R v Mills (Leslie)
|England & Wales
|LORD JUSTICE GEOFFREY LANE
|13 June 1978
|Judgment citation (vLex)
| EWCA Crim J0613-13
|No. 6322/B/77 No. 270/B/78
|Court of Appeal (Criminal Division)
|13 June 1978
 EWCA Crim J0613-13
Lord Justice Geoffrey Lane
Mr. Justice Milmo
Mr. Justice Cantley
IN THE COURT OF APPEAL
Royal Courts of Justice
MR. W. RODDICK appeared on behalf of the Appellant White.
MR. D.G. MORGAN appeared on behalf of the Appellant Price.
MR. M. STEPHENS appeared on behalf of the Appellant Mills.
MR. ESYR LEWIS, Q.C. and MR. H. WILLIAMS appeared on behalf of the Crown.
On 3rd November last year at the Crown Court at Newport, the three appellants before the Court today, Eric White, Robert Alfred Price and Leslie Ernest Mills, were arraigned upon an indictment which contained 23 counts of corruption laid under section 1 of the Prevention of Corruption Act 1906. White pleaded guilty to three counts in that indictment and to another three counts contained in a second indictment. The appellant Mills, with whom we are dealing at present, was convicted of three counts of corruption, which were numbered in the first indictment 7, 9 and 10. The appellant Price was convicted of one count, count 14, on the original indictment. In due course they were sentenced to the following terms of imprisonment: White to eighteen months' imprisonment concurrent on each count; Mills to twelve months' imprisonment on each count of which he was convicted and he was ordered to pay £1,200 towards the costs of the prosecution; Price to two years' imprisonment, and he too was ordered to pay the sum of £1,200 towards the costs of the prosecution.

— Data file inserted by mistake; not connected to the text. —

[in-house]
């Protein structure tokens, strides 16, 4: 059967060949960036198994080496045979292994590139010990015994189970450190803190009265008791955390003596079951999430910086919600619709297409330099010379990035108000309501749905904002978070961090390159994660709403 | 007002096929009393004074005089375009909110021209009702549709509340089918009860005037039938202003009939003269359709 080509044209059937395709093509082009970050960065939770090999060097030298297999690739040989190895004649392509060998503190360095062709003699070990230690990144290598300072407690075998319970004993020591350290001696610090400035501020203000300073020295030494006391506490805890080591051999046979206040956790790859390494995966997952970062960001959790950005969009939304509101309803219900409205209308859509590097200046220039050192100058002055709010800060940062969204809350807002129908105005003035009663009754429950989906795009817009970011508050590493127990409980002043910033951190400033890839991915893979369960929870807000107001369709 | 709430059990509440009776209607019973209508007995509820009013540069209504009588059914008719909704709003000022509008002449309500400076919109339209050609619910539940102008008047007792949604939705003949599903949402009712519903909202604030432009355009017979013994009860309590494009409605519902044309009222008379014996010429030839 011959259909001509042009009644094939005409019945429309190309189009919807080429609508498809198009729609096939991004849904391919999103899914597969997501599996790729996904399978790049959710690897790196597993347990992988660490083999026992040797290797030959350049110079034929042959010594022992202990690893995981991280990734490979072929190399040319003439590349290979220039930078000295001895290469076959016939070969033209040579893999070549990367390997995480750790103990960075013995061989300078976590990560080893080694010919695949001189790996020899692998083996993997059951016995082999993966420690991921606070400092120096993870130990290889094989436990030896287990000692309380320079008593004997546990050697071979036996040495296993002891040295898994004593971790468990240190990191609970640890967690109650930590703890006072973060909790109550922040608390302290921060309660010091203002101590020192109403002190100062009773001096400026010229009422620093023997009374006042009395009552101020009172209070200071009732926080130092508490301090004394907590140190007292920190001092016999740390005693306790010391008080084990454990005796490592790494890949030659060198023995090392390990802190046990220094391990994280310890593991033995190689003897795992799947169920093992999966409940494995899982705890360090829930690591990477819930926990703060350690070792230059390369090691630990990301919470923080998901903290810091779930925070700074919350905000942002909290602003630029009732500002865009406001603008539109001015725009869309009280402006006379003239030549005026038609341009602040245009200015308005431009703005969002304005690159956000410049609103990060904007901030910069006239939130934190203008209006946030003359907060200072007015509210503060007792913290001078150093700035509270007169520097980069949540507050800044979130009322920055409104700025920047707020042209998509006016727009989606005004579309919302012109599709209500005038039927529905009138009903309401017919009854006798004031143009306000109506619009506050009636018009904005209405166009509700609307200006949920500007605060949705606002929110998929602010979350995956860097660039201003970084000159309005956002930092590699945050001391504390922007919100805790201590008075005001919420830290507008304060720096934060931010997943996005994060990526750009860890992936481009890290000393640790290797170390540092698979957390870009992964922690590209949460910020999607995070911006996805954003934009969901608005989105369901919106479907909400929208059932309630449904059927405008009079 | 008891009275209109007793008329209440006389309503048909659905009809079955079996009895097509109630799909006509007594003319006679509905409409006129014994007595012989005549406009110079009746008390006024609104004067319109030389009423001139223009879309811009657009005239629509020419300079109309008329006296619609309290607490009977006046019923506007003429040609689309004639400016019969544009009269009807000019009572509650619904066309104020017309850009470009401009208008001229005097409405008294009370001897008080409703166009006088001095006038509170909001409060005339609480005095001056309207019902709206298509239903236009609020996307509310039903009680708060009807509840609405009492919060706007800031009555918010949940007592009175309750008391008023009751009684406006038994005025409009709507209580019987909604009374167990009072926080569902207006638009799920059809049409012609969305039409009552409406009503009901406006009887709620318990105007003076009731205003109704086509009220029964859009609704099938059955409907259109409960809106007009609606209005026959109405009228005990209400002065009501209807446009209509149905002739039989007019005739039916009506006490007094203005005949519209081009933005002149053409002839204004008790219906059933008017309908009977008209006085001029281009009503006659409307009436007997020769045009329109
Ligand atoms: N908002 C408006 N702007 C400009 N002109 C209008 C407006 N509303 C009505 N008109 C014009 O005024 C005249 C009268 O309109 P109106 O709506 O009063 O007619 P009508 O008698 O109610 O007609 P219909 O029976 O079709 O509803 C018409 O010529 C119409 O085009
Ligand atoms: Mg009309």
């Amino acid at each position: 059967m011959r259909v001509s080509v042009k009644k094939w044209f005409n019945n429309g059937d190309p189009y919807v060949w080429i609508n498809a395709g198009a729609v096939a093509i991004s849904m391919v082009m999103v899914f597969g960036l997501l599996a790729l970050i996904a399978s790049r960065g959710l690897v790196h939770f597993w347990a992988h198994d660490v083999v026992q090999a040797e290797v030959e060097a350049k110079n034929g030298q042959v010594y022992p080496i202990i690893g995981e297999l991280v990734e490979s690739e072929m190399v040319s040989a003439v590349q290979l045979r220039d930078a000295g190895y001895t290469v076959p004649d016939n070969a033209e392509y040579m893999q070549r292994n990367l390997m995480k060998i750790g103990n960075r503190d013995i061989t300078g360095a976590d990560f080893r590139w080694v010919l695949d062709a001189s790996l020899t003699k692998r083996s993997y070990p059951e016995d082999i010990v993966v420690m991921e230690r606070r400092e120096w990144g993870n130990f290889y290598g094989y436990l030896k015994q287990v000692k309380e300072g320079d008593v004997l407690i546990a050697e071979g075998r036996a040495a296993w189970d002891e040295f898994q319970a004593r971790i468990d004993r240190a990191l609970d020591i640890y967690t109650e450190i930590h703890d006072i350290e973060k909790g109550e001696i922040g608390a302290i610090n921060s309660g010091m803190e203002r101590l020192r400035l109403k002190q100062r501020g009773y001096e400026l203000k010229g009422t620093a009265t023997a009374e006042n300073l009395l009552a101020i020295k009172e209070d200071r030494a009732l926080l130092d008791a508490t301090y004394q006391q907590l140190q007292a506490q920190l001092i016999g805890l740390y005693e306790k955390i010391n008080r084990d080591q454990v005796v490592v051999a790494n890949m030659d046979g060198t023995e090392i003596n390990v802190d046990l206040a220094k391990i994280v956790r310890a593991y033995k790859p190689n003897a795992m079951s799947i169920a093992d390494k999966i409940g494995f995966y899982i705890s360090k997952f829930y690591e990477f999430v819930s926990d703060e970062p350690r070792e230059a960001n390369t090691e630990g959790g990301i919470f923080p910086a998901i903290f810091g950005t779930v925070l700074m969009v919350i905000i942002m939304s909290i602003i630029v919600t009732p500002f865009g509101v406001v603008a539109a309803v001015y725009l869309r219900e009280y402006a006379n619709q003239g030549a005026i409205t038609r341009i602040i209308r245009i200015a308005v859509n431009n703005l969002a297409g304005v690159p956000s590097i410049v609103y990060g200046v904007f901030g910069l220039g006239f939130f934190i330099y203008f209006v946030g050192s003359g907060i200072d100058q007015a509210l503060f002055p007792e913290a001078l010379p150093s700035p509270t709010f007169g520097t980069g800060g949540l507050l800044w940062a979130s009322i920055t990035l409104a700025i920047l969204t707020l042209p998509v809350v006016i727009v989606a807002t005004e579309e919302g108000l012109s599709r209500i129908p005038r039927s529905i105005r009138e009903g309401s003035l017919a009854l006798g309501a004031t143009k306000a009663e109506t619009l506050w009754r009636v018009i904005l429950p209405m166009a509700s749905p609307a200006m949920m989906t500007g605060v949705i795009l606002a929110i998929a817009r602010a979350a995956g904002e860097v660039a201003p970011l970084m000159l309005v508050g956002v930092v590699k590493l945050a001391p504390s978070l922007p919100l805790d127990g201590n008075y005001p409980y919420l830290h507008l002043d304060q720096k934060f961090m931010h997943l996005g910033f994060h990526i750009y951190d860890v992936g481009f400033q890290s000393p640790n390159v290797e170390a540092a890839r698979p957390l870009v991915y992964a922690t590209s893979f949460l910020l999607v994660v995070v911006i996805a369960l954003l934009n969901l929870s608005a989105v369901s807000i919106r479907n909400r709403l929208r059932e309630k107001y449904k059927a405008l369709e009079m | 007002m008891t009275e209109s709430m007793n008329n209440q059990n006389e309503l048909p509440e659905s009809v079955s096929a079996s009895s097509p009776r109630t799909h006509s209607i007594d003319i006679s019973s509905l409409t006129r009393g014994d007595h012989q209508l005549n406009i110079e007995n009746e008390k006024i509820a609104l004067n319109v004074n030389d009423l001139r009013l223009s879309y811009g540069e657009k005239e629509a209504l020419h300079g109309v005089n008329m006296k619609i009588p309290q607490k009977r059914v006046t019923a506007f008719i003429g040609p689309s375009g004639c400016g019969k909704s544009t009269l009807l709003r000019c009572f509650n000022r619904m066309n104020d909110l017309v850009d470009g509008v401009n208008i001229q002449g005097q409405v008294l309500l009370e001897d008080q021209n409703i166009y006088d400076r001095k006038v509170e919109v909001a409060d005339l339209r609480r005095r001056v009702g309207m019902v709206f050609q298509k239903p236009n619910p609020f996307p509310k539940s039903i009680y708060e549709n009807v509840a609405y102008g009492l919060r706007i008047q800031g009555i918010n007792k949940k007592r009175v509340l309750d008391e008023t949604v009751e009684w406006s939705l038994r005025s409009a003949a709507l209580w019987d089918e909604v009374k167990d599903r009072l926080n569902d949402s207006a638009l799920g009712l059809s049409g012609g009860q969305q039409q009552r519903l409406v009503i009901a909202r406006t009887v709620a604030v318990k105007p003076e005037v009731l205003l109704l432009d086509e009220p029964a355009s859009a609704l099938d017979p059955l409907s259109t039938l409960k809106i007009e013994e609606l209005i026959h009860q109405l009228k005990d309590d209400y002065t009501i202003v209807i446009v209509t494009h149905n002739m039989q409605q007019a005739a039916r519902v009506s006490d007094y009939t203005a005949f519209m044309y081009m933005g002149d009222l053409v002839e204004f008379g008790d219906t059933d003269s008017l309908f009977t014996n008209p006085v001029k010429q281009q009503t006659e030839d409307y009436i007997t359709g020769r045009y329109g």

Mills appeals against conviction and sentence and it is with that appeal, which is by leave of the single Judge, that we propose to deal now.
The facts behind the case were briefly these. There was a company called Seward (Engineering) Ltd. That company was run by a man called Terry Seward-Jones: who was undoubtedly the eminence grise behind the corruption which was amply proved during the course of the trial. He was not within the jurisdiction of the Court at material times and indeed still remains outside that jurisdiction.